The days pass by, the skies remain cloudy and my anxiety grows. But still I find much to love about Churchill. I take my camera for walks through the snowy streets, photographing the colourful murals of the SeaWalls project, which came about in 2017 after severe weather washed away parts of the railway. There are no roads into Churchill, so rail is a key part of the supply chain and, without it, the cost of living soared. To highlight the plight of the town, which had gone 18 months without rail and seemed to have been forgotten by the rest of the country, the Manitoban artist Kal Barteski arranged for 18 international muralists to create works throughout the streets. Since then, the tracks have been fixed but permafrost in the region continues to melt, an effect of our warming world, and the railway remains vulnerable.
As part of the tour, we go dog sledding in the boreal forest and, donning snowshoes and ignoring my freezing eyelashes, I also navigate the snowy terrain on foot, spotting the small footprints of a teeming arctic ecosystem. One afternoon, I wind up at the Arctic Trading Company, where the store’s owner, Penny Rawlings, lets me wander into the workshop to watch local artisans sew moccasins using the unimaginably soft fur of arctic foxes. While fur is something I would usually struggle with, in Churchill I forget my moral concerns; fur has been an integral part of life for as long as people have been living here and it provides valuable income to indigenous communities. My memory cards fill up, but they’re still missing the thing I came here for.
On day four, I know it’s going to happen. It’s our final aurora tour and while the sky is clear, there are clouds brewing in the distance. My face is pressed to the window as the Tundra Buggy crawls onto the ice. Last night we saw a few wisps, but it was hardly the show this town is famous for.
My camera battery is full and I have extras charged because the cold drains the power. I slot in a new memory card and head into the snow, searching for the right composition before the lights appear.
These days, a photo of the aurora isn’t enough. Millions of shots have been taken before mine. In an oversaturated online world, there’s pressure to capture something in a way that will stop someone scrolling. I’m harried as I try to find a good foreground, sensing that the celestial show is about to start. It’s almost like I can feel those energised particles hurtling towards me. I keep looking up as I play with my camera settings and hop from foot to foot in an attempt to keep the blood circulating in my boots, which are a size too small. It’s late and I would be tired if not for the invigorating cold and anticipation.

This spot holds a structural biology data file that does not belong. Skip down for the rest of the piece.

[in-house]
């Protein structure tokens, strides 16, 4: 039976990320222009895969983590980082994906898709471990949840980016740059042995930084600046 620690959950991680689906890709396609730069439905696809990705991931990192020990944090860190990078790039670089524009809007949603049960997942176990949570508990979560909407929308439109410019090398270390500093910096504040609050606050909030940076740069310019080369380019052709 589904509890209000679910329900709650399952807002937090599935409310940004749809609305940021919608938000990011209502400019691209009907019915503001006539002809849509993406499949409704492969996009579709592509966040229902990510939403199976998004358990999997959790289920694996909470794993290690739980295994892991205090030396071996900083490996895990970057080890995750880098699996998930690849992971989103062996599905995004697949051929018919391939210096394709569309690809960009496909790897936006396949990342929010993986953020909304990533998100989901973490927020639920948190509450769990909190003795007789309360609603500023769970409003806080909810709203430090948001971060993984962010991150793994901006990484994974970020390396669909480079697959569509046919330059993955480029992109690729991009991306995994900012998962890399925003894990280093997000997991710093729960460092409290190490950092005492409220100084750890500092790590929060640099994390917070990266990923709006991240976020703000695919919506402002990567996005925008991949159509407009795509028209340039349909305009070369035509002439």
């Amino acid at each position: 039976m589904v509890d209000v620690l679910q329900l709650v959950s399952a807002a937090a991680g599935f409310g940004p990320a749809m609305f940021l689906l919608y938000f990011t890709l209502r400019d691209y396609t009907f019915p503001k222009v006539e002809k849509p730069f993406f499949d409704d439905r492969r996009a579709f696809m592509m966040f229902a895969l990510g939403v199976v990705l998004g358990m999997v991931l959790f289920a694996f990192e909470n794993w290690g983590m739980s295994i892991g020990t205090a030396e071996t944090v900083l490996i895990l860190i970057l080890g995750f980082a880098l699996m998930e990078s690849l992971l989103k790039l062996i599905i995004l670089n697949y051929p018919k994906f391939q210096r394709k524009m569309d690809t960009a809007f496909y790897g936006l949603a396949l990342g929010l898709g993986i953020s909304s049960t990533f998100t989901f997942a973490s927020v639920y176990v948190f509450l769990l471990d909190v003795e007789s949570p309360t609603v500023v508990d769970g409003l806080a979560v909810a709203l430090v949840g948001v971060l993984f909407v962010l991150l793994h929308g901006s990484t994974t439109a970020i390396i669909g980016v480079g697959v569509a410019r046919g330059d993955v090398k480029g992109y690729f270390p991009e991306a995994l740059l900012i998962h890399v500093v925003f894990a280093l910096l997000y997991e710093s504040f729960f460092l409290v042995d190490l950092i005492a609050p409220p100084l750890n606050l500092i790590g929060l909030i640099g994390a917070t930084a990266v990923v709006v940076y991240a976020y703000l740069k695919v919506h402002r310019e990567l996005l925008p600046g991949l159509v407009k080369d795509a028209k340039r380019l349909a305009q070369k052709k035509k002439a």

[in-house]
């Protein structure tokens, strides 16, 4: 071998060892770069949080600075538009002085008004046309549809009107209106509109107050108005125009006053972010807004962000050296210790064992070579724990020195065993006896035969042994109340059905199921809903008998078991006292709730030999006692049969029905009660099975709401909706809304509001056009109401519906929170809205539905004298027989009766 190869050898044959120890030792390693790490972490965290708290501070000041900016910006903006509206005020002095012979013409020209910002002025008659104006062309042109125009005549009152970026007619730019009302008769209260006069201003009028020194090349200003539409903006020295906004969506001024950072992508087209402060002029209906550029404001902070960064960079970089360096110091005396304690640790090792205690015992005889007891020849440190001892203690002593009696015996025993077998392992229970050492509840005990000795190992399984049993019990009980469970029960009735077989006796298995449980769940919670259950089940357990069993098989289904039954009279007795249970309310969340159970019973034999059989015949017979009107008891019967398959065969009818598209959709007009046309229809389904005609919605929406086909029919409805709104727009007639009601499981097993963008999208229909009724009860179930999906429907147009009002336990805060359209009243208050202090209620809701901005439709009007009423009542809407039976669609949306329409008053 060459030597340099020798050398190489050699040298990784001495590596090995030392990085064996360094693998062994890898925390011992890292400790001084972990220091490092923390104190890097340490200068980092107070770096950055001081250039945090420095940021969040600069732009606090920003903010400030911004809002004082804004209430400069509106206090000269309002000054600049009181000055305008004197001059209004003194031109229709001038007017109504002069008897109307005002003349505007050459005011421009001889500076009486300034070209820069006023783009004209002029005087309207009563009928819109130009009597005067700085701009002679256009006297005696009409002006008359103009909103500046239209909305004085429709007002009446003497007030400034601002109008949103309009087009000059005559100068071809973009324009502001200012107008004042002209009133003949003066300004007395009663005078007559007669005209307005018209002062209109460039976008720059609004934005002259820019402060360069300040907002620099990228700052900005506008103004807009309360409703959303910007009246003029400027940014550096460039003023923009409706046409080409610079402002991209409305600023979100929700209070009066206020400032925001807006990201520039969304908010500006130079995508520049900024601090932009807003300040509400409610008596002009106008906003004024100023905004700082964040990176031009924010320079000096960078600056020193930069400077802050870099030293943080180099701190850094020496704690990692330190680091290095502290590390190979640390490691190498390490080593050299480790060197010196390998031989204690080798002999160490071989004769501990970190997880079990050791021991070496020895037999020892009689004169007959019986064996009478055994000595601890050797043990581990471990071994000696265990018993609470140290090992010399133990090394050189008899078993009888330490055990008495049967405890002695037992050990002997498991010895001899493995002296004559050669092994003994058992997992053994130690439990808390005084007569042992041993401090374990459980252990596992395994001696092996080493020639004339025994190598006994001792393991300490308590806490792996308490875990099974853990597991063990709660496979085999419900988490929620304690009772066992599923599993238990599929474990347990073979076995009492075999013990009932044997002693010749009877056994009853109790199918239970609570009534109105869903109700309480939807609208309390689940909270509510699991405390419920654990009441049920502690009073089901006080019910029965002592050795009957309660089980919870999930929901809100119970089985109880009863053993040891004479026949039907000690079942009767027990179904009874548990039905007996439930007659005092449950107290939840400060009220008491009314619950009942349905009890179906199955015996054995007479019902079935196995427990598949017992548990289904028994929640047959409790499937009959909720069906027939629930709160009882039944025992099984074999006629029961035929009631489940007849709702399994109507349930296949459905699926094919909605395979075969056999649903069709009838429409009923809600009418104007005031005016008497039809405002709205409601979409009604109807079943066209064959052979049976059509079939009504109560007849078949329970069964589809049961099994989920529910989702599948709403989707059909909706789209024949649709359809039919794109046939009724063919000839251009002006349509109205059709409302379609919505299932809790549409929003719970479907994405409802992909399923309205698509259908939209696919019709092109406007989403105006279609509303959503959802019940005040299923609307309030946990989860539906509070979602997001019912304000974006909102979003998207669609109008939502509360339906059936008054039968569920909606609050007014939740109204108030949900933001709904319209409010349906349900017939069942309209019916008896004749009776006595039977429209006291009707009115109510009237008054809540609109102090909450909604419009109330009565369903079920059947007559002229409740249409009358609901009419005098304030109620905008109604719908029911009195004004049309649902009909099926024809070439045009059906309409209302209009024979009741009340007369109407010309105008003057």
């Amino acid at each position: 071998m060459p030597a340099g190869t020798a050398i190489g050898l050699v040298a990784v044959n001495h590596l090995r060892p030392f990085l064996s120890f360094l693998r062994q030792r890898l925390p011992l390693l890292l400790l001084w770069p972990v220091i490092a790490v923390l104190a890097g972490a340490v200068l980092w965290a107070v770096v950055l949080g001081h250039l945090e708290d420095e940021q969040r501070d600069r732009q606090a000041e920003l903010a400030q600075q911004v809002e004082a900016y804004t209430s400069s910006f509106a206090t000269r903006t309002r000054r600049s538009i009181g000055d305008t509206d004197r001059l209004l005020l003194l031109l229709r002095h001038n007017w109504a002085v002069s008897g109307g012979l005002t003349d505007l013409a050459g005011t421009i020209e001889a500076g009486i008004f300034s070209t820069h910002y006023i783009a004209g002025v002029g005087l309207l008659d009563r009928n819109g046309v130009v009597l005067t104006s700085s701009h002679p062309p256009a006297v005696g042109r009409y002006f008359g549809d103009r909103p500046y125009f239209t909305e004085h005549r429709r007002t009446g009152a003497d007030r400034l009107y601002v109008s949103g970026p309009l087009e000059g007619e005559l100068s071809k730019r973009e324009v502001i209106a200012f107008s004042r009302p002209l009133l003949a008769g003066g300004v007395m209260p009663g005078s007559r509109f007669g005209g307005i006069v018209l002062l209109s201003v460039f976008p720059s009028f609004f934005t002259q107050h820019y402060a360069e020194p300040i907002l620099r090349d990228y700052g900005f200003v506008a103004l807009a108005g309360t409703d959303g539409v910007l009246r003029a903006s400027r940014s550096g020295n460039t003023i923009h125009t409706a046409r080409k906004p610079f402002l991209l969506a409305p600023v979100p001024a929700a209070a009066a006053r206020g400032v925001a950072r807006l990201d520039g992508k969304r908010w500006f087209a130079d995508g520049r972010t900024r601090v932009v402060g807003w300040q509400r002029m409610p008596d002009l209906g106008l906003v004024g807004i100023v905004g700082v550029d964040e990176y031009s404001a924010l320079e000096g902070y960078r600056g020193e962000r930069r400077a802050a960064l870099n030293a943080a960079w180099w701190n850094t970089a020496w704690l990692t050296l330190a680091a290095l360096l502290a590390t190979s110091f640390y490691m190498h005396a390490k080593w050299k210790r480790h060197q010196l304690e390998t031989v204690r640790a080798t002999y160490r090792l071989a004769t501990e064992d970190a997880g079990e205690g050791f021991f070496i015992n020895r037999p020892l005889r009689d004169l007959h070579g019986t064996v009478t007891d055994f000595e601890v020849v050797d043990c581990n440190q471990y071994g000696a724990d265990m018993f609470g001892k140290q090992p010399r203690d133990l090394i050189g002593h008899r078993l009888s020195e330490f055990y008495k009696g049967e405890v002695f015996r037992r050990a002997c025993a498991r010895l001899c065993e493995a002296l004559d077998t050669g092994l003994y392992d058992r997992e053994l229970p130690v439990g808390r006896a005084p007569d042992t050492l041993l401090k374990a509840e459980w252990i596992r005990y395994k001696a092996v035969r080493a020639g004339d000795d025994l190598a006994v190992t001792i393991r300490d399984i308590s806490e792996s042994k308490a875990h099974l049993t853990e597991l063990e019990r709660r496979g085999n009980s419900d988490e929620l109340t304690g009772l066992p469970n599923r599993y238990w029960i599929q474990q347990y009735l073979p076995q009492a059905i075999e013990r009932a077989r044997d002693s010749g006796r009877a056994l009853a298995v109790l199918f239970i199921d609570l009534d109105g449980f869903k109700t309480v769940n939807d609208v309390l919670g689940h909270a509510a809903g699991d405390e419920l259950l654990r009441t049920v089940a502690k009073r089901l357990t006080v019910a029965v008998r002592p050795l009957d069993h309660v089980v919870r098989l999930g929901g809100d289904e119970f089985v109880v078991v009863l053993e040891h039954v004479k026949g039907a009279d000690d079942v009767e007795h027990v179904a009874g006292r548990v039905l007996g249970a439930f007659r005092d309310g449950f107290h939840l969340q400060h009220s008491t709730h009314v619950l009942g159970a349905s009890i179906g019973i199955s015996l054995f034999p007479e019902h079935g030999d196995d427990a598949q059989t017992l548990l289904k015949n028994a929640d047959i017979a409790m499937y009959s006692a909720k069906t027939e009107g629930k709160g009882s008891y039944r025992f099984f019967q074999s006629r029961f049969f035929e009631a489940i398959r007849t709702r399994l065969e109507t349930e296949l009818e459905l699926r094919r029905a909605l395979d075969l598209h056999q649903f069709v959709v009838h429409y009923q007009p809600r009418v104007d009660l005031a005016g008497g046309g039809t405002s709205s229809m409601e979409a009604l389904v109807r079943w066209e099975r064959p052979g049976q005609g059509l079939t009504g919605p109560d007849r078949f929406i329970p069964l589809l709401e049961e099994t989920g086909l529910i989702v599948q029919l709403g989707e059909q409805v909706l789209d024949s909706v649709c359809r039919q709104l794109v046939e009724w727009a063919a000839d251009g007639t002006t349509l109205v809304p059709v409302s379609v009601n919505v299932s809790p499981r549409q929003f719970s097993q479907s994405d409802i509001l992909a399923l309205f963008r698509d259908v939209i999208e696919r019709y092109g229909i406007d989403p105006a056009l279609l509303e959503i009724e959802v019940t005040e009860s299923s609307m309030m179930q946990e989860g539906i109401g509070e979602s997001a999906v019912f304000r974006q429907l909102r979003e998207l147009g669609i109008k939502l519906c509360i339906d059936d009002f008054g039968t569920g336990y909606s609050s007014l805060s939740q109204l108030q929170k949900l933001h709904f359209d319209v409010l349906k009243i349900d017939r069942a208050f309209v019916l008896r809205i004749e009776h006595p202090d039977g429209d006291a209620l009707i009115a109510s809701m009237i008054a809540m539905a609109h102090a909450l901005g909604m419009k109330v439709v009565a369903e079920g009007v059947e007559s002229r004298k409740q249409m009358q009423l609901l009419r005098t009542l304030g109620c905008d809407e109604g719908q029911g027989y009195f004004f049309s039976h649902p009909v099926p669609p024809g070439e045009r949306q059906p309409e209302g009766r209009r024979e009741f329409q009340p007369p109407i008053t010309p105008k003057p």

It starts slowly. No-one is sure if it’s really an aurora — it could just be cloud — but we use our light-sensitive camera sensors to check. A green tinge appears on my LCD screen. It’s beginning. We whoop excitedly but for me and the other avid photographers, the clock is ticking. We must capture it. Phone cameras are fogging up. The settings I’d decided on in my earlier research aren’t working properly because I hadn’t taken the full moon into account. The cold air seems to be creating an artefact on someone else’s sensor. But we rush to get our photos because there’s no way of knowing if the aurora will last for five minutes or 50. I can see a streak of green moving across the sky, but it’s faint compared with the view from my camera’s sensor, and I end up taking in the divine spectacle on my three-inch camera screen. I snap away, photo after photo, consumed by a hunger to preserve this moment —to immortalise it — until the light finally fades away.
Gere asks if I will be in one of his photos. I joke that the second I leave my camera the aurora will return, more vivid than I’d seen it, but I navigate the thick snow, climbing to the top of a hill for a good composition. And sure enough, the lights reappear, much brighter than before. I’m disappointed to be without my camera but until Gere releases me, I am free to view the show with my naked eye. And so I finally see it as it has been seen for thousands of years. I watch the light snake across the sky, weaving back and forth to an interstellar tune. Without the light of my camera screen, my eyes become more sensitive and the aurora appears more intense. While I feel slightly nervous, as if I owe my camera these photos, I appreciate this moment of being present.
When I return to Perth, I make my way through the images. I am thankful for every photograph, appreciating the memories they hold of this spectacular trip. And yet, weeks later, I am reminded of the sacrifice they entail. At a concert, I watched as a front-row fan exploded with excitement at hearing a favourite song; instinctively, he pulled out his phone and proceeded to film the entire performance. It reminded me of my own recent fan-girl experience. Why is it that, in these pinnacle moments of our lives, we choose to step outside them? In our pursuit to preserve them for our future self, we inadvertently detach ourselves from the experience and diminish our ability to recall it later.
As I edit my photos, I repeatedly relive the exhilarating moment of watching the sky come to life, a reminder of the smallness of my existence and the magnetic connection between the sun and the Earth. And yet the memory that remains clearest in my mind is the one I didn’t capture.